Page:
"One summer, we had an attractive intern, to put it mildly.  When her internship ended, she emailed everyone saying how great it was to work with us.  The right thing to do would have been to respond, "It was great working with you too."  But because I was on such familiar terms with her, I wrote back, "I'm going to miss you, baby.  We had great times together.  Your Latin lover." 

Without thinking, I hit "reply all", and it went to the entire company.  And when I say the entire company, I'm not talking about 15 or 20 people.  I (sic) talking about hundreds of people.  Even the employees at various subcompanies got it.  I felt like a total #$*.  My bosses immediately emailed me, telling me to try and recall the message, but it was too late; people were already opening it.  I got responses within seconds: "Who is this?"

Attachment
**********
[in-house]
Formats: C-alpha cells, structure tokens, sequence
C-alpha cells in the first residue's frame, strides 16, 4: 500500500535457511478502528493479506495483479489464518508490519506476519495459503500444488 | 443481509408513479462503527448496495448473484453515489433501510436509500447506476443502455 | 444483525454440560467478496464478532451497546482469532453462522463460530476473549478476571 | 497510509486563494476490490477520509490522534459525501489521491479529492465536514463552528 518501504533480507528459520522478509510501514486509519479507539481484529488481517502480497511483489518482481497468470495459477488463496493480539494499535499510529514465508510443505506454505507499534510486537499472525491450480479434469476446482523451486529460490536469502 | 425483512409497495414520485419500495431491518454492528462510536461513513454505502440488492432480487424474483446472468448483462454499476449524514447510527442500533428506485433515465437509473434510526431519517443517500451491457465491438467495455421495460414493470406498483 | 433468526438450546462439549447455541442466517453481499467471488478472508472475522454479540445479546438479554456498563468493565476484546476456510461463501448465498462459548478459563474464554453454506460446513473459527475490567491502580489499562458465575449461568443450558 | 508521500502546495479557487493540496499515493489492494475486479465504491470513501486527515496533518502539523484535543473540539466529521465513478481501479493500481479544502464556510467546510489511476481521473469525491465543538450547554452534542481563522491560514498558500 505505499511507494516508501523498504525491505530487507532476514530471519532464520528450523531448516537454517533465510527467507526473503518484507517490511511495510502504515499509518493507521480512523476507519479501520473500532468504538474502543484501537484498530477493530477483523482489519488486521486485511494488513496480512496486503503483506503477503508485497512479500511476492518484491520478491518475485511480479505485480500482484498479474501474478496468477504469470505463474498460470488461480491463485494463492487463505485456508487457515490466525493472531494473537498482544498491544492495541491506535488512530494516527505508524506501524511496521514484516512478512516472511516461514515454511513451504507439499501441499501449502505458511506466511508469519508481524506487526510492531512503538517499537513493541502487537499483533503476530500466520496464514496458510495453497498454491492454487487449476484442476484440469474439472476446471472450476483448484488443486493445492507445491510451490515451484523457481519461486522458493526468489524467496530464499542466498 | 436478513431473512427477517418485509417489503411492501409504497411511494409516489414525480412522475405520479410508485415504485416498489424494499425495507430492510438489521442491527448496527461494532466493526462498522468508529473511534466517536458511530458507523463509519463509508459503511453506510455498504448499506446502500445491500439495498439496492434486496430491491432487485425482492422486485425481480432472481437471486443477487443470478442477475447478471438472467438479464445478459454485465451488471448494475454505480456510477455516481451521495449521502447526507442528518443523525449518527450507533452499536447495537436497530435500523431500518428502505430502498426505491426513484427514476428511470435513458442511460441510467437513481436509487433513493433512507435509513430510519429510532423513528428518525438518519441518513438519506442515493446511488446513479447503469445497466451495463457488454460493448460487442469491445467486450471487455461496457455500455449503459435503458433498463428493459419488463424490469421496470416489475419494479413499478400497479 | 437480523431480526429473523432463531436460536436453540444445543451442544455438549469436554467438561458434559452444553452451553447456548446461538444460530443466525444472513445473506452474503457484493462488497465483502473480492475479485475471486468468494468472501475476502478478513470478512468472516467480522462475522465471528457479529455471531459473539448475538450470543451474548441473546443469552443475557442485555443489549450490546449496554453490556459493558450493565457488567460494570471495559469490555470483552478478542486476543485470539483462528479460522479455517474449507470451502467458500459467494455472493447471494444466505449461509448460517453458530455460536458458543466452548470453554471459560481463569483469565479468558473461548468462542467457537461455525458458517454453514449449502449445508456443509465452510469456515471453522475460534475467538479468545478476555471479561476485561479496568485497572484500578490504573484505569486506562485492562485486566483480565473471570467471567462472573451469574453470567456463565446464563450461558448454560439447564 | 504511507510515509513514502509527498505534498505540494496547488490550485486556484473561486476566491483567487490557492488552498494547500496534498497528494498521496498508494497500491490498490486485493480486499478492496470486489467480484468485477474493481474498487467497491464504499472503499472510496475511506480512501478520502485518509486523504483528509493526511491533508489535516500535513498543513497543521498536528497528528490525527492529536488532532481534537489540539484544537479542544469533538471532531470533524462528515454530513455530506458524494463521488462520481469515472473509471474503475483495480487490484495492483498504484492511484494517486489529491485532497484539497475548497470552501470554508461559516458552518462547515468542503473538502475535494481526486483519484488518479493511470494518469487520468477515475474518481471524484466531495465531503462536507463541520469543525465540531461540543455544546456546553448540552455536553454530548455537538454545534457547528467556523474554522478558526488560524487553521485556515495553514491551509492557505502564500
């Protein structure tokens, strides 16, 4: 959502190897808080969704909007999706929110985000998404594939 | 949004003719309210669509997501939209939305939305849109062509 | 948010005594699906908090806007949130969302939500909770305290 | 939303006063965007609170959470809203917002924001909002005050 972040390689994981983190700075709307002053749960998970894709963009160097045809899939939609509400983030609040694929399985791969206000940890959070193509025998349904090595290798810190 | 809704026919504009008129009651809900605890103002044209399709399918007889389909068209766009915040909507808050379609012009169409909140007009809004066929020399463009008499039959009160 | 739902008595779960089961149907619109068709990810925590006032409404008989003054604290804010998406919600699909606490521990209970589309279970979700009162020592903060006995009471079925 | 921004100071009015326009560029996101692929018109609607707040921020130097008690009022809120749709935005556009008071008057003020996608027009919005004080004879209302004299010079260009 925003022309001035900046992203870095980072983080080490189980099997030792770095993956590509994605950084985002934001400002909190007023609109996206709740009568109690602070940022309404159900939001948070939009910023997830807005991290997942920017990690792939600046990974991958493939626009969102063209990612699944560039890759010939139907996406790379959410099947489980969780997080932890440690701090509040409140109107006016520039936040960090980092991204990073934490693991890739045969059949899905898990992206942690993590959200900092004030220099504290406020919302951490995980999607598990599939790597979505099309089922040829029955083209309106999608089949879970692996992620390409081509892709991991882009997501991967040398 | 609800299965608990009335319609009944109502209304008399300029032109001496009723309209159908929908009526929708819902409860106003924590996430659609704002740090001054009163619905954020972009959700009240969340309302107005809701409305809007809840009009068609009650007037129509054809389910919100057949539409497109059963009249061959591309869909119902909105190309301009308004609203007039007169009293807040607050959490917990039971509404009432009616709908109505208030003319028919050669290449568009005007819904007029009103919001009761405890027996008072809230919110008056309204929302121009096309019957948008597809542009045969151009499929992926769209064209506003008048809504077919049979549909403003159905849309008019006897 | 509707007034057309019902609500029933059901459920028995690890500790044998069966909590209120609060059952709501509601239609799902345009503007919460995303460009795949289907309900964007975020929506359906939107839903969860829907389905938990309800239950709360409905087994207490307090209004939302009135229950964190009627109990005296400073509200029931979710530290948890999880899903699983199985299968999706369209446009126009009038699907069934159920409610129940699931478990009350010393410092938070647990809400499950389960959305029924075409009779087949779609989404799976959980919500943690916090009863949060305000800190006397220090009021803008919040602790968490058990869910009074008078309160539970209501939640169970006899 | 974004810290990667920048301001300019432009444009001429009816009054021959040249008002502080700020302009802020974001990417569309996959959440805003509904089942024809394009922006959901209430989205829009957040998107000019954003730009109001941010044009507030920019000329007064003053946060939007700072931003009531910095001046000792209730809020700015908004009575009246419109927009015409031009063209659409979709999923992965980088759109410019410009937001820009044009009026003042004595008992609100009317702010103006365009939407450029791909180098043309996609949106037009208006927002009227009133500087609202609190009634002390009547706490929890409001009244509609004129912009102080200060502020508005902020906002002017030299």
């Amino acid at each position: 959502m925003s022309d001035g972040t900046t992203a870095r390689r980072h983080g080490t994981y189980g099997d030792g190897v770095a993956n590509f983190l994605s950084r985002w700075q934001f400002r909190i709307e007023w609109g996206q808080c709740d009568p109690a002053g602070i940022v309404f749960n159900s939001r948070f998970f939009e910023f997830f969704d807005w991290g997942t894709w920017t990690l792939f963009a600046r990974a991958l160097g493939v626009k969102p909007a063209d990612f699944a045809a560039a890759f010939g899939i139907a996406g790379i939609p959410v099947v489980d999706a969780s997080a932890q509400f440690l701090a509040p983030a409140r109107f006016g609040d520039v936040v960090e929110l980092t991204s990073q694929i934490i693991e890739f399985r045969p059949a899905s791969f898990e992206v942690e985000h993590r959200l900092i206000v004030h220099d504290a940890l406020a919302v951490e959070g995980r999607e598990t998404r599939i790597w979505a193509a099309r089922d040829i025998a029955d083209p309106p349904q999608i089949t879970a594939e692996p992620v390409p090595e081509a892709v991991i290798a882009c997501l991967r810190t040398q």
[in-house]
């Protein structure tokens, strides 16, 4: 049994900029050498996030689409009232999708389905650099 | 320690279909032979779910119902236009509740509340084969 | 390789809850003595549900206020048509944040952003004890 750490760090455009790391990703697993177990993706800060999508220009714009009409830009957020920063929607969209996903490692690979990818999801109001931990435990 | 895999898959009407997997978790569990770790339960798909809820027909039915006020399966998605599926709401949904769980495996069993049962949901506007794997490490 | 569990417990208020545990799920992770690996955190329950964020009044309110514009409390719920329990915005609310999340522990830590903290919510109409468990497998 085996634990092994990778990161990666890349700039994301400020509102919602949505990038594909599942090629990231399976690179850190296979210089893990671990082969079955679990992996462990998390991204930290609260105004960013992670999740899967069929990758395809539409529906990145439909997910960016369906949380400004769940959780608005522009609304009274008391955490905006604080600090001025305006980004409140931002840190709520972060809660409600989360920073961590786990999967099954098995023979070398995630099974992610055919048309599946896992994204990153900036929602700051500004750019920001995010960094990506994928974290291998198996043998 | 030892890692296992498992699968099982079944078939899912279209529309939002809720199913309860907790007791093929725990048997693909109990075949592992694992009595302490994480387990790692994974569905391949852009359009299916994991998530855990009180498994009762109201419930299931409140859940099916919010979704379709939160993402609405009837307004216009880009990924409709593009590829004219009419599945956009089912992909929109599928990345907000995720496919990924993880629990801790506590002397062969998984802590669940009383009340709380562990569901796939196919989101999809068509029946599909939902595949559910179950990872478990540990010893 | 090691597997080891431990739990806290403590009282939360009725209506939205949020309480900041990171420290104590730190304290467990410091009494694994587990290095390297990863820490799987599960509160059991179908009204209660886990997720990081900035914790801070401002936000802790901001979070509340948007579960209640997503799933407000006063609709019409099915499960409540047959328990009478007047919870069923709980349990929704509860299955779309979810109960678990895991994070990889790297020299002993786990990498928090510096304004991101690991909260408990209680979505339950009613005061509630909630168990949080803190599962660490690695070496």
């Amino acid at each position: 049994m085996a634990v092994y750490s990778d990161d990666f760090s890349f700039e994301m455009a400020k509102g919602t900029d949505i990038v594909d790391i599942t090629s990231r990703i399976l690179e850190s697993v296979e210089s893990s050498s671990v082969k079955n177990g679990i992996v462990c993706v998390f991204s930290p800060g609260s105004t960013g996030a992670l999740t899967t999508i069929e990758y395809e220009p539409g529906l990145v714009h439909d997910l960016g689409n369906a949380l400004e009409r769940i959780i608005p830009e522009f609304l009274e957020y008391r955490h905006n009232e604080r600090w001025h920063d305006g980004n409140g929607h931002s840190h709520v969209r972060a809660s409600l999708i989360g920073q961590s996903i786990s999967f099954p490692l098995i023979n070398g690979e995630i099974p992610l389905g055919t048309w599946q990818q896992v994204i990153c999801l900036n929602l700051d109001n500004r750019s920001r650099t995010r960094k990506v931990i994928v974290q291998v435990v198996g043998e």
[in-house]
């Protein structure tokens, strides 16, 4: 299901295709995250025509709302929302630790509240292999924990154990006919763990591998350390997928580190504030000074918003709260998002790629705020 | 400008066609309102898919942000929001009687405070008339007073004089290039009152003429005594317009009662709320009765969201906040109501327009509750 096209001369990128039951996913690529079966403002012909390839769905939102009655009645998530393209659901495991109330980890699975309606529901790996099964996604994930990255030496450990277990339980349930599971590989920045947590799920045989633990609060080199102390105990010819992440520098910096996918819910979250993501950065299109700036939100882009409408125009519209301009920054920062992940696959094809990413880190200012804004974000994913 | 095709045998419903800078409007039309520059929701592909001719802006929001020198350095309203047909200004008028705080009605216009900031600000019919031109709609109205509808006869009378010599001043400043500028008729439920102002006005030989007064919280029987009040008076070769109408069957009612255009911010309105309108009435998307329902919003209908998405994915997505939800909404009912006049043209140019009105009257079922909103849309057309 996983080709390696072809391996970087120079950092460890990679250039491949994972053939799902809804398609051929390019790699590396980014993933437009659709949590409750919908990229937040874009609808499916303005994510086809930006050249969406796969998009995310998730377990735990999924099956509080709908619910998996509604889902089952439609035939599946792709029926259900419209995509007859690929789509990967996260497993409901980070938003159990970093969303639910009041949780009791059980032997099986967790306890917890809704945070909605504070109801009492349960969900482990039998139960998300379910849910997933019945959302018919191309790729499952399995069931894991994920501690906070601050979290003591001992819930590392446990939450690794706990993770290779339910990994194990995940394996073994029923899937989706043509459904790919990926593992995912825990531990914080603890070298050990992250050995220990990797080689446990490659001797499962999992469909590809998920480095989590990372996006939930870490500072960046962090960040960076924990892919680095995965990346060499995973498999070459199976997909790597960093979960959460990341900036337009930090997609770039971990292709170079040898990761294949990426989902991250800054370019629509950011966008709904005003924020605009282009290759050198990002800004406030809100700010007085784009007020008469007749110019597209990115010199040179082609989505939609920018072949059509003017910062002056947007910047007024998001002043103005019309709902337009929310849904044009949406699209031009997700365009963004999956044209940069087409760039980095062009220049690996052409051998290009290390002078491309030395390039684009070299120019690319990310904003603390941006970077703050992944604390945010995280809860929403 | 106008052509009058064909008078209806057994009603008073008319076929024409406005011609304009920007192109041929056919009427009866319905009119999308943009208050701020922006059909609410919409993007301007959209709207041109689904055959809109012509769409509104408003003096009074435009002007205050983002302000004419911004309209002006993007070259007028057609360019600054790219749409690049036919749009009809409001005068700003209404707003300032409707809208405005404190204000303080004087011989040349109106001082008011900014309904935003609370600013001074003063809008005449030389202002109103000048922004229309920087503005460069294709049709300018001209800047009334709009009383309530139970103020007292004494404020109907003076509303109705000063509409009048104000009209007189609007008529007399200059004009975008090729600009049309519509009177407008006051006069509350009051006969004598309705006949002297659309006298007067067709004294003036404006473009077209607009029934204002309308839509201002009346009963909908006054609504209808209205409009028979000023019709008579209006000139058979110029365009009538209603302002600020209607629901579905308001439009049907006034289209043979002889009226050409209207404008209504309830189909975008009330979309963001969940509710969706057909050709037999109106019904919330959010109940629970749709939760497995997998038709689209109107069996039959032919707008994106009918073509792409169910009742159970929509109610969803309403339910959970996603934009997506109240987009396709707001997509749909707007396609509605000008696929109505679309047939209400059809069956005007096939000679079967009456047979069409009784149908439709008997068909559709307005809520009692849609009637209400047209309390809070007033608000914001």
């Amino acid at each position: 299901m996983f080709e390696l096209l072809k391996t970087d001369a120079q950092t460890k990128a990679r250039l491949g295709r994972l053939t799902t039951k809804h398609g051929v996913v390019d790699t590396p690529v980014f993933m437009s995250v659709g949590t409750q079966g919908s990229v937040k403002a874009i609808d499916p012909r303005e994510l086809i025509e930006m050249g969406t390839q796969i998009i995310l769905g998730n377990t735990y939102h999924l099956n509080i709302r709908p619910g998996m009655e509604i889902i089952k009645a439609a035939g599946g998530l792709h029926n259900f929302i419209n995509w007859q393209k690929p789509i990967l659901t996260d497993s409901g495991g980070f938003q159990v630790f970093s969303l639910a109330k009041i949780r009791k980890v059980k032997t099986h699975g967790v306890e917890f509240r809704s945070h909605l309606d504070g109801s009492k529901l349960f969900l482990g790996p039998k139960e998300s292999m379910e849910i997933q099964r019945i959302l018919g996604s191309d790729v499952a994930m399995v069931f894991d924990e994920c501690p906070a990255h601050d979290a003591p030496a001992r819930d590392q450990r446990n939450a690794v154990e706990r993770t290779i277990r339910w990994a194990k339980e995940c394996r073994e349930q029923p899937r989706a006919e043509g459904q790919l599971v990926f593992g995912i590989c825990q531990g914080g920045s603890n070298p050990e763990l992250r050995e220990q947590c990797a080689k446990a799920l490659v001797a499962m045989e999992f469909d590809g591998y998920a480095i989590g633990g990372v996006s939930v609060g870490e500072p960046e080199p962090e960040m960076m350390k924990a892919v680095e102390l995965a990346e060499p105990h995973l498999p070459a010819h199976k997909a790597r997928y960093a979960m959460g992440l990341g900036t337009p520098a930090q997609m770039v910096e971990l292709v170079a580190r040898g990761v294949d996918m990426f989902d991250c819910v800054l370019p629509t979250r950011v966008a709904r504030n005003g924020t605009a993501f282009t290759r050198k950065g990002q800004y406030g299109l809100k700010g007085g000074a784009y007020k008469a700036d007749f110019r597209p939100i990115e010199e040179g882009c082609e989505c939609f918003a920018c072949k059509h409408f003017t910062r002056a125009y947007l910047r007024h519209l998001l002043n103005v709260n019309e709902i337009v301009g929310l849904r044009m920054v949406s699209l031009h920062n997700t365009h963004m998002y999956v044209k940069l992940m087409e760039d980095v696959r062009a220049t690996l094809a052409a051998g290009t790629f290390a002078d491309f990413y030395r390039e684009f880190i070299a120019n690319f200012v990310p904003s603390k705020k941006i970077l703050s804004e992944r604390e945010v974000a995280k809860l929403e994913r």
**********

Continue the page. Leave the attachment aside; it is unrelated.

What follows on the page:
Some people where annoyed.  Some were baffled.  Many knew who I was and couldn't believe I'd made such a stupid mistake.  Responses to my email poured in for two or three days.  I took the next day off out of total embarrassment but learned a valuable lesson:  The "reply all" button and the "reply" button are really close to each other.  Luckily, there wasn't any major fallout with the company, but I still hear about it to this day".

My favorite part of the story is the group that is confused and not even focused on the content and the obvious career-limiting blunder you've made.  They want to know what you need from them and why you are emailing them since they've never heard of you...

"Why are you sending me this?", they reply.   As you read their innocent response, you think, "Please move along.  Don't look at me - I'm hideous"....

Then, my second favorite part of this morality tale of public humiliation happens.  That's when people start using the "reply to all" button to encourage everyone to stop using the "reply to all" button.

That's ironic.  Too bad it's lost on you, because you'll twist in the wind for another week at the minimum.

On the positive side, you become much more alert at your desk for at least a couple of months...